FCC Cancels Vote on Free-Wireless Plan

In the face of criticism from a growing roster of opponents, the Federal Communications Commission has canceled a meeting this week at which it would have voted on a controversial proposal for free, family-friendly wireless broadband, MediaPost reports.

The FCC’s decision came shortly after Sen. Jay Rockefeller (D-WV) and Rep. Henry Waxman (D-CA) asked the agency to put the brakes on the initiative and instead use the remaining weeks of the current administration to focus on the upcoming transition to digital TV. With the meeting canceled, the proposal appears to be in limbo until at least next year, after the new administration takes office.

The now-suspended plan involved auctioning off portions of the advanced wireless services-3 spectrum. The FCC’s intention was to require that licensees provide some wireless broadband for free and offer a filter to block porn and other content deemed unsuitable for minors.

That blueprint drew opposition from a range of critics, including politicians, digital-rights groups, and telecom T-Mobile, which is afraid that use of the spectrum for wireless broadband will interfere with its transmissions in an adjacent spectrum. The FCC says that testing has shown no interference, but T-Mobile, which paid $4.2 million in 2006 to license that spectrum, is not convinced.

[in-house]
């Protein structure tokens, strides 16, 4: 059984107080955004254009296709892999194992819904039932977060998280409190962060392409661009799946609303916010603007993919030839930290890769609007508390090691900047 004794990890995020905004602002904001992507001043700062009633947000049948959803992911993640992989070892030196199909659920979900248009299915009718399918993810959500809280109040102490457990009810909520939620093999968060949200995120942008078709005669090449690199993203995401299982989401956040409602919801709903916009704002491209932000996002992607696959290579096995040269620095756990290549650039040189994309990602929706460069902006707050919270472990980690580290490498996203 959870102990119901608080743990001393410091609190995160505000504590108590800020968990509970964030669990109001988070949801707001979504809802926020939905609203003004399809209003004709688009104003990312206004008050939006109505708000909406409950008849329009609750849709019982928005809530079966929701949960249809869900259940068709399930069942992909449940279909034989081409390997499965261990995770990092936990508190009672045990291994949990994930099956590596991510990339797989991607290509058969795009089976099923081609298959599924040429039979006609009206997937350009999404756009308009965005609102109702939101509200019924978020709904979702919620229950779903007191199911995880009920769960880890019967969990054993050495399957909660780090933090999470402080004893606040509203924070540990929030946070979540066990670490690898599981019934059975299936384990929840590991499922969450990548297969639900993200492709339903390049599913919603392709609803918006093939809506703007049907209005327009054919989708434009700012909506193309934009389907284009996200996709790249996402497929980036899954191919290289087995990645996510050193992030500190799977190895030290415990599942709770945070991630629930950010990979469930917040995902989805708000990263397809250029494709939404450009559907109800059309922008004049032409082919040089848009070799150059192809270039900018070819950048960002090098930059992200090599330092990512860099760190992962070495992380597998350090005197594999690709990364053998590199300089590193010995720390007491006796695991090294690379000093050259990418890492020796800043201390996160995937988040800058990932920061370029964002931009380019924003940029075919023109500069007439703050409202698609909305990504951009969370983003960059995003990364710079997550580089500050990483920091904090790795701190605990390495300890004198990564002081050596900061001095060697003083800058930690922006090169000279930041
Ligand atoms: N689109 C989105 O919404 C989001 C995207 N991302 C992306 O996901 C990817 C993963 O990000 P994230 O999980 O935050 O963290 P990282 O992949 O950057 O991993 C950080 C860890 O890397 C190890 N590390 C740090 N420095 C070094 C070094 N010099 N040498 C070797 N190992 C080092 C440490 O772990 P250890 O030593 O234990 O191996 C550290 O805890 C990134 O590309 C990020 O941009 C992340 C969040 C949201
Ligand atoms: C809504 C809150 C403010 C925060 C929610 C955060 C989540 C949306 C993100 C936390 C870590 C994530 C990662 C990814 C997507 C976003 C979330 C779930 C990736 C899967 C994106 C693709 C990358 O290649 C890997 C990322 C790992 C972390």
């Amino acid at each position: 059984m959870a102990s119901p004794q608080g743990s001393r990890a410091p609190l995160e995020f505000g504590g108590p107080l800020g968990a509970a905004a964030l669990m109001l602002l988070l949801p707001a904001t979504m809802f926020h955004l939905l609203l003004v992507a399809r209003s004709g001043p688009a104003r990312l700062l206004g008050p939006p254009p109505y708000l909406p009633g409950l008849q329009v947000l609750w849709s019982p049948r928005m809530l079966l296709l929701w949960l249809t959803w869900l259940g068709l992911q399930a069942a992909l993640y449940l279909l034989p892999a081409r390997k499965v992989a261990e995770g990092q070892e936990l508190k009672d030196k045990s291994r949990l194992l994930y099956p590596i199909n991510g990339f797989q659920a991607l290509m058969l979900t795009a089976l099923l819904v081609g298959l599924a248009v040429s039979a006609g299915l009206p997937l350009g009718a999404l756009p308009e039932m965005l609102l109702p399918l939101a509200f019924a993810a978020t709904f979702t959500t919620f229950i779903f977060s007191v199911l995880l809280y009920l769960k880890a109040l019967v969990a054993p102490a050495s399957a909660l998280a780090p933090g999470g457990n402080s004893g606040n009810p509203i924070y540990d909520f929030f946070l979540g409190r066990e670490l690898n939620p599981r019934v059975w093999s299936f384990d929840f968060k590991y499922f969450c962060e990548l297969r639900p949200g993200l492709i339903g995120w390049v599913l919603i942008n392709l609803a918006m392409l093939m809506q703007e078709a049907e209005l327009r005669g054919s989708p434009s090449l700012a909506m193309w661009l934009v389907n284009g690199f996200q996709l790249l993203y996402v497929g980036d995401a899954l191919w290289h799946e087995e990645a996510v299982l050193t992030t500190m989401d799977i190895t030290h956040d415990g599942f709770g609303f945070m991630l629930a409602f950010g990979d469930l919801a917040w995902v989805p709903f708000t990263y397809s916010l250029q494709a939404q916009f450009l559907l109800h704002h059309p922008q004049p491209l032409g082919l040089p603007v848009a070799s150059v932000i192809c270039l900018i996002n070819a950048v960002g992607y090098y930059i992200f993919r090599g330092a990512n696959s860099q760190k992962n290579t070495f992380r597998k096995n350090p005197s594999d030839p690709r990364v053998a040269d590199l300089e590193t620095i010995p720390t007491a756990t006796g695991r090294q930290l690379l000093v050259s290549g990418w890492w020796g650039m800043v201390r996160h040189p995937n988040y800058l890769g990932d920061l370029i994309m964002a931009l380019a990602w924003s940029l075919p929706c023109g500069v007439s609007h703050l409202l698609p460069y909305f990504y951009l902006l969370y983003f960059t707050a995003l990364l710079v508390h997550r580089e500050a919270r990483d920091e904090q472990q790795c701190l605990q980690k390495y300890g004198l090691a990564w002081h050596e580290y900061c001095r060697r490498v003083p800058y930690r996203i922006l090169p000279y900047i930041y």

The vote’s cancellation marks a setback for M2Z, a wireless startup backed by Kleiner Perkins Caulfield & Byers, which has lobbied for the proposal

U.S. Commerce Secretary Carlos Gutierrez told Martin last week that the administration does not support the plan in its current form. “A government-mandated free nationwide network is not the most effective or efficient way to assist underserved areas. The Administration believes that the AWS-3 spectrum should be auctioned without price or product mandates,” Gutierrez wrote in a letter to Martin.

In addition, digital-rights groups including Free Press and Public Knowledge are concerned that filters to screen out adult content violate the First Amendment. Users over 18 would be able to opt out of the filter, but the groups still object. “The proposal to pre-screen indecent content for the purposes of protecting minors is not part of the Commission’s general public-interest authority, deviates from the Commission’s traditional approach, and will likely be overturned by a reviewing court,” the groups wrote in a letter to the FCC filed last week.

Separately, last month, the FCC moved forward with another contentious plan for wireless broadband. In that instance, the agency voted to allow the unlicensed use of white spaces — the radio airwaves not used by TV stations — for wireless broadband. TV stations and others had opposed that plan, arguing that wireless devices could interfere with television signals.

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